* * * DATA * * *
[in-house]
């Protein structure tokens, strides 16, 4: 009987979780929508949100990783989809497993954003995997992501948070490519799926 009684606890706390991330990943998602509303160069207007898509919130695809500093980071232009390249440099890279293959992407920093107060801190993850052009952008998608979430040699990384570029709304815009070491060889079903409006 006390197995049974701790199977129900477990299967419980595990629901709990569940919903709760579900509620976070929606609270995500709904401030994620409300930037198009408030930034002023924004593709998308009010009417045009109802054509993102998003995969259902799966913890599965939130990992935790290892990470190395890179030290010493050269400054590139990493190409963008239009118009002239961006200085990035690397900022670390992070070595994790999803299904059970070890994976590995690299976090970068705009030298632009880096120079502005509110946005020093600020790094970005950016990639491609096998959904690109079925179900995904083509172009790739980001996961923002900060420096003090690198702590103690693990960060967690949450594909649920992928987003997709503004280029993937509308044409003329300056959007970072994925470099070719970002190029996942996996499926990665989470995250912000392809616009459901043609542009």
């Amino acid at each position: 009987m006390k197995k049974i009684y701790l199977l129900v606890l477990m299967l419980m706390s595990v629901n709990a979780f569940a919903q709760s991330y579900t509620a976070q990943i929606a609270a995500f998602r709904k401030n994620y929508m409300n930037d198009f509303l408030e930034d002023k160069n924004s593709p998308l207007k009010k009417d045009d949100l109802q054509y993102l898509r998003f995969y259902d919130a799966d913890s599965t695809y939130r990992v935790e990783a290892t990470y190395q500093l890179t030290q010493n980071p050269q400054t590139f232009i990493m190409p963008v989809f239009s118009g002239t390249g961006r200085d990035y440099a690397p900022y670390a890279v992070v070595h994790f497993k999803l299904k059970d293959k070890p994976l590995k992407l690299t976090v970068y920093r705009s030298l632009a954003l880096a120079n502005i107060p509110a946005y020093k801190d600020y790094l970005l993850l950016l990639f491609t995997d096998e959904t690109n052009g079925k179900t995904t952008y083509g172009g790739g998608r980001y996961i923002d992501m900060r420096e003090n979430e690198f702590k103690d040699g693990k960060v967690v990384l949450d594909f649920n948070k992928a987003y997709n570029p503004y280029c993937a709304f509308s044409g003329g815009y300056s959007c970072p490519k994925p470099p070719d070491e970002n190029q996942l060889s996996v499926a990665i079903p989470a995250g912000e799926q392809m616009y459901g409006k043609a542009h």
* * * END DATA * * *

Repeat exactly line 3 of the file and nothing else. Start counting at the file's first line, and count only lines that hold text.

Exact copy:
């Amino acid at each position: 009987m006390k197995k049974i009684y701790l199977l129900v606890l477990m299967l419980m706390s595990v629901n709990a979780f569940a919903q709760s991330y579900t509620a976070q990943i929606a609270a995500f998602r709904k401030n994620y929508m409300n930037d198009f509303l408030e930034d002023k160069n924004s593709p998308l207007k009010k009417d045009d949100l109802q054509y993102l898509r998003f995969y259902d919130a799966d913890s599965t695809y939130r990992v935790e990783a290892t990470y190395q500093l890179t030290q010493n980071p050269q400054t590139f232009i990493m190409p963008v989809f239009s118009g002239t390249g961006r200085d990035y440099a690397p900022y670390a890279v992070v070595h994790f497993k999803l299904k059970d293959k070890p994976l590995k992407l690299t976090v970068y920093r705009s030298l632009a954003l880096a120079n502005i107060p509110a946005y020093k801190d600020y790094l970005l993850l950016l990639f491609t995997d096998e959904t690109n052009g079925k179900t995904t952008y083509g172009g790739g998608r980001y996961i923002d992501m900060r420096e003090n979430e690198f702590k103690d040699g693990k960060v967690v990384l949450d594909f649920n948070k992928a987003y997709n570029p503004y280029c993937a709304f509308s044409g003329g815009y300056s959007c970072p490519k994925p470099p070719d070491e970002n190029q996942l060889s996996v499926a990665i079903p989470a995250g912000e799926q392809m616009y459901g409006k043609a542009h």